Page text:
In the installation shown in Fig. 2, the tank 25 is supported in horizontal position on truck 26 and is provided with a central outlet 27. Within the bottom of the tank are provided two air distributing means indicated generally at 28, 29 and arranged to form two channels leading downwardly from the ends of the tank to the central outlet. Each channel is formed of porous elements 30, 31, and 32, and elements 31 and 32, which are more steeply inclined to the horizontal than element 30, may be less permeable than element 30, in accordance with the construction above described, or, all three elements 30, 31, 32, may be of the same permeability. The lateral edges of the elements engage the curved surfaces of the tank and form the top closures of compartments 33, to which air is separately supplied by a header 34 connected to the line 35 leading from compressor 36. When the elements are all of the same porosity, the compartment 33 below element 38 receives air at full pressure from header 34 through branch 37 and the compartments below elements 31, 32 are supplied through a sub-header 38 connected to header 34 and having branches 39 leading to the compartments. A valve 40 in the sub-header ahead of branches 39 throttles the air supply, so that less air enters the material through the elements 31 and 32 than through element 30.
The apparatus shown in the drawings is of the mobile type and the greatest advantage of the invention is obtained in such an installation. However, the invention is also applicable to stationary containers. In the two forms of the apparatus shown, the air for fiuidizing is introduced into the material through porous elements, which may be filter stones, felt, or canvas, but, if desired, the air may be supplied through a multiplicity of small nozzles, in accordance with common practice.
1. An apparatus for holding and discharging finely divided material, which comprises a container having an inlet and an outlet for the material, the lower part of the space within the container being defined by porous elements having snurfaces in contact with the material and leading to the outlet, at least one of the surfaces being more steeply inclined to the horizontal than another, and means for introducing air in a multiplicity of fine streams into the material through said surfaces to render the material fluent, said means and elements causing less air per unit of area to be passed through the more steeply inclined surface than through the other surface.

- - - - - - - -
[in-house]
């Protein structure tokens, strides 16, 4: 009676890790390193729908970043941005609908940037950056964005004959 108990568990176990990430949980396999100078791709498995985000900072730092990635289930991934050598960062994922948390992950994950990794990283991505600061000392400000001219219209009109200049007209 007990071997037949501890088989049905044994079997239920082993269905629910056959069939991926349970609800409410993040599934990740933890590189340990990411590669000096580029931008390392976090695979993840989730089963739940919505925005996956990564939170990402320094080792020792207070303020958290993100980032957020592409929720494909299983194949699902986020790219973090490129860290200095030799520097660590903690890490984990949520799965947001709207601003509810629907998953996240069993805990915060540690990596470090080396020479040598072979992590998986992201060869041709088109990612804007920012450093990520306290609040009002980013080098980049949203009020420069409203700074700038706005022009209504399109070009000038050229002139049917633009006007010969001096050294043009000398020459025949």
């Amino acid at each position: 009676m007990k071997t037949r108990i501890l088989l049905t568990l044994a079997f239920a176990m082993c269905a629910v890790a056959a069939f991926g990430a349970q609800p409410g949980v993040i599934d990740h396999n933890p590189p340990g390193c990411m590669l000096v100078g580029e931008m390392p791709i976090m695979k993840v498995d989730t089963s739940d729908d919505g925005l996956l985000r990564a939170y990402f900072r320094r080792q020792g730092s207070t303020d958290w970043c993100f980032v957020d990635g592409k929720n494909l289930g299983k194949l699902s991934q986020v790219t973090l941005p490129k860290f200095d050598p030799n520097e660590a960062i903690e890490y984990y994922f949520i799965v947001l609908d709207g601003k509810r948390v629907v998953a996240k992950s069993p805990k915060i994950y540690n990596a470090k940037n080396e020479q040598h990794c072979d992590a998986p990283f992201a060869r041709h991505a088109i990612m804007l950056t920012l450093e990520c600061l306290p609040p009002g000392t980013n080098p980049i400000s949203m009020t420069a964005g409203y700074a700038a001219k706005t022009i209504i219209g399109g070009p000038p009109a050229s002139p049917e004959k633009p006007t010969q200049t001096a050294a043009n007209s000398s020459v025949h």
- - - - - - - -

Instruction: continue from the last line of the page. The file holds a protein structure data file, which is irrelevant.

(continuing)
2. An apparatus for holding and discharging finely divided material, which comprises a container having an inlet and an outlet for the material, the lower part of the space within the container being defined by elements permeable by air and having surfaces in contact with the material and leading to the outlet, said surface on at least one of the elements being more steeply inclined to the horizontal than the surface on another element, and means for introducing air at substantially the same pressure through all said elements, the air entering the material in a multiplicity of fine streams and rendering the material fluent, said element having the steeper surface being less permeable than said other element.
3. An apparatus for holding and discharging finely divided material, which comprises a container having an inlet and an outlet for the material, elements within the lower part of the container defining a channel leading to the outlet, said elements being permeable by air, and means for introducing air in a multiplicity of fine streams into the material within the channel through the elements, the elements varying in permeability inversely with the steepness of their inclination to the horizontal.
4. An apparatus for holding and discharging finely divided material, which comprises a container having an inlet and an outlet for material, the lower part of the space within the container being defined by porous elements leading to the outlet and having surfaces in contact with the material, the surfaces varying in inclination to the horizontal, and means for introducing air through said elements in a multiplicity of fine streams into the material, said means being controlled to vary the amounts of air introduced per unit of area through respective elements inversely with the steepness of their inclination to the horizontal.
References Cited in the file of this patent UNITED STATES PATENTS 544,969 Dodge Aug. 20, 1895 1,971,853 Thlefeldt Aug. 28, 1934 2,589,968 Schemm Mar. 18, 1952
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|International Classification||B60P3/22, B65D88/00, B65D88/72|
|Cooperative Classification||B65D88/72, B60P3/224|
|European Classification||B60P3/22B, B65D88/72|